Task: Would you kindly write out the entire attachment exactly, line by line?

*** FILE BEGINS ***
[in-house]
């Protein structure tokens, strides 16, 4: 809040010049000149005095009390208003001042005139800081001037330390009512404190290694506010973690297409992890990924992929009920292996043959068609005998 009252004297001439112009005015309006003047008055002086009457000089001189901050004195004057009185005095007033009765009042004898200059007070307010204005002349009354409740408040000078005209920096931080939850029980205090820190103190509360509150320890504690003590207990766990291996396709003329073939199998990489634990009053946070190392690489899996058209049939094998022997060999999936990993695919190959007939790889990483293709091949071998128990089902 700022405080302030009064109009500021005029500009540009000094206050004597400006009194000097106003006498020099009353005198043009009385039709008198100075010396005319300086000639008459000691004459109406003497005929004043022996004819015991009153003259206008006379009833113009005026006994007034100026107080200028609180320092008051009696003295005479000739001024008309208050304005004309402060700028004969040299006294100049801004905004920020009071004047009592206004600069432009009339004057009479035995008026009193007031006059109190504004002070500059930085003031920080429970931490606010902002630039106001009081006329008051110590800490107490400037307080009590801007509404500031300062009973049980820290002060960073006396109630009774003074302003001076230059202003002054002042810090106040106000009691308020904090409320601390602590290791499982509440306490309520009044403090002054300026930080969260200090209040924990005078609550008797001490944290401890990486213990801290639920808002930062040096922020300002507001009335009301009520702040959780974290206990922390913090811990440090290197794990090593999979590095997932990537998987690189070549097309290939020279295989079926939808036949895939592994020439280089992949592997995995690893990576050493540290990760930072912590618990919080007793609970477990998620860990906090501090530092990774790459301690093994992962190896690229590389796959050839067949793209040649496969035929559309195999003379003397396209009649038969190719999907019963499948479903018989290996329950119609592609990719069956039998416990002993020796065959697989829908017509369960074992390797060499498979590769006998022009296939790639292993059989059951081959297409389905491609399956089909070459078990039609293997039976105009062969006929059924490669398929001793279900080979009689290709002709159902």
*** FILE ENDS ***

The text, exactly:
[in-house]
């Protein structure tokens, strides 16, 4: 809040010049000149005095009390208003001042005139800081001037330390009512404190290694506010973690297409992890990924992929009920292996043959068609005998 009252004297001439112009005015309006003047008055002086009457000089001189901050004195004057009185005095007033009765009042004898200059007070307010204005002349009354409740408040000078005209920096931080939850029980205090820190103190509360509150320890504690003590207990766990291996396709003329073939199998990489634990009053946070190392690489899996058209049939094998022997060999999936990993695919190959007939790889990483293709091949071998128990089902 700022405080302030009064109009500021005029500009540009000094206050004597400006009194000097106003006498020099009353005198043009009385039709008198100075010396005319300086000639008459000691004459109406003497005929004043022996004819015991009153003259206008006379009833113009005026006994007034100026107080200028609180320092008051009696003295005479000739001024008309208050304005004309402060700028004969040299006294100049801004905004920020009071004047009592206004600069432009009339004057009479035995008026009193007031006059109190504004002070500059930085003031920080429970931490606010902002630039106001009081006329008051110590800490107490400037307080009590801007509404500031300062009973049980820290002060960073006396109630009774003074302003001076230059202003002054002042810090106040106000009691308020904090409320601390602590290791499982509440306490309520009044403090002054300026930080969260200090209040924990005078609550008797001490944290401890990486213990801290639920808002930062040096922020300002507001009335009301009520702040959780974290206990922390913090811990440090290197794990090593999979590095997932990537998987690189070549097309290939020279295989079926939808036949895939592994020439280089992949592997995995690893990576050493540290990760930072912590618990919080007793609970477990998620860990906090501090530092990774790459301690093994992962190896690229590389796959050839067949793209040649496969035929559309195999003379003397396209009649038969190719999907019963499948479903018989290996329950119609592609990719069956039998416990002993020796065959697989829908017509369960074992390797060499498979590769006998022009296939790639292993059989059951081959297409389905491609399956089909070459078990039609293997039976105009062969006929059924490669398929001793279900080979009689290709002709159902």